About

Hello my name is Nathan. As a day job I teach academy computer classes. My hobby and sometimes side-job is programming.

A little background

I was in High School before I really understood what programming was. My Sophomore year I took an introductory programming course that used QBasic.  After completing that the next year I started AP Java. This was when I started getting a real understanding of the power of computers.  I only took a semester of the course, but I was hooked. My senior year I took web design, this was a turning point. I had been dabbling with creating my on GUIs in Java, but I was finding it difficult to create anything someone would want to use. In web design though, I found out I could easily create an interface and javascript seemed so much easier and more flexible than Java.

Inspirations

It is worth mentioning that some of my inspirations for writing a blog are Coding Horror by Jeff Atwood and Paul Irish’s blog.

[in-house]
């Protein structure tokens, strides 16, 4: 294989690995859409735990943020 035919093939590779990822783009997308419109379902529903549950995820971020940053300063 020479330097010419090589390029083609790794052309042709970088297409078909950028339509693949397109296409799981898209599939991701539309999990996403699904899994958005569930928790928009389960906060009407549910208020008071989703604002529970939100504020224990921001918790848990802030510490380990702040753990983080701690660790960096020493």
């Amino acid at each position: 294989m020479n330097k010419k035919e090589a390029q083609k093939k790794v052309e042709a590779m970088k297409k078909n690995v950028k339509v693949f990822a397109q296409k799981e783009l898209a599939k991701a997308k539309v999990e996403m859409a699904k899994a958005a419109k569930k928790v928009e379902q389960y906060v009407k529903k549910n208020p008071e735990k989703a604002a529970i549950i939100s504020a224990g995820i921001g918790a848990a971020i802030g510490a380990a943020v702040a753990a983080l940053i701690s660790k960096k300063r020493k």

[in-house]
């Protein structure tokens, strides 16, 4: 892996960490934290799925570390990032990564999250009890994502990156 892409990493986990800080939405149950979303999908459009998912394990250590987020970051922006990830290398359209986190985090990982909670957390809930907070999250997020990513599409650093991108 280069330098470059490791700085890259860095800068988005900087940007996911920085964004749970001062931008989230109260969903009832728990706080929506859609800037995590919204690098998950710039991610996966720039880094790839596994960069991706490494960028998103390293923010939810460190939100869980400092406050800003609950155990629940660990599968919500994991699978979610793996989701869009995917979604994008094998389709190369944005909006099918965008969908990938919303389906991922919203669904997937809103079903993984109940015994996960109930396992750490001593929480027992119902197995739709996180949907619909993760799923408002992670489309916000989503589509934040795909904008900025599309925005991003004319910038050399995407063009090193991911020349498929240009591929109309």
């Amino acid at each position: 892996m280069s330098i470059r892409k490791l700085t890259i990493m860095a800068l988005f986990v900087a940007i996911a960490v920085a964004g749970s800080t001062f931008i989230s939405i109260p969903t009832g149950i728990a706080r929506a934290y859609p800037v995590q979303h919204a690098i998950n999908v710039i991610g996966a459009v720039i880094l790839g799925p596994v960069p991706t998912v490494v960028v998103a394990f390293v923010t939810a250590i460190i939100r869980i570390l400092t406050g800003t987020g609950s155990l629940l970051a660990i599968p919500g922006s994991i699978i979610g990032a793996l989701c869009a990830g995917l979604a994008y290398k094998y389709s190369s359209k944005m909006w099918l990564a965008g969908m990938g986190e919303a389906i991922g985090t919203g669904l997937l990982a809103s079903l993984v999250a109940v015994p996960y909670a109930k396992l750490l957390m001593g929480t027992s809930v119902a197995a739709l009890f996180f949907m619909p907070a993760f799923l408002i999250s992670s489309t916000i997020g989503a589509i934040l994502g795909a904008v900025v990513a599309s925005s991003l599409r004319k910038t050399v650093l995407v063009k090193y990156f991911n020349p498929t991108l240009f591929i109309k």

Tech preferences

This may be like starting political or sports debate for nerds, but here is my preferred platforms/services.

Laptop OS — Windows
Mobile OS — AndroidBrowser — Mozilla Firefox
Media — Amazon
Social — Twitter @qw3nv (Unfortunately I do not have the qw3n handle which appears abandoned.)

The good news is I’m not locked into one specific platform. Now as long as I can keep them playing nicely together.

What is qw3n?

I get this question a lot. This started back when I was in elementary and we needed to create usernames for saved games. Since using your real name was boring. I would create a random string of characters. This quickly got unmanageable trying to remember which gibberish name was yours. So, I looked at the keyboard one day and decided I needed something short, unique and easy to type. Since all good code names need a number I decided to follow the keyboard and use “qw” and the number “3”. The letter “n” is my initial to make it somewhat related to me.

Qw3n was not really meant to be pronounced, but if you must go with the closest phonetic/l33t speak equivalent Quinn. Alternatively some have shortened it to Q which also works.

Some sites worth visiting

APOD
Stack Overflow
Ars Technica
IEEE Spectrum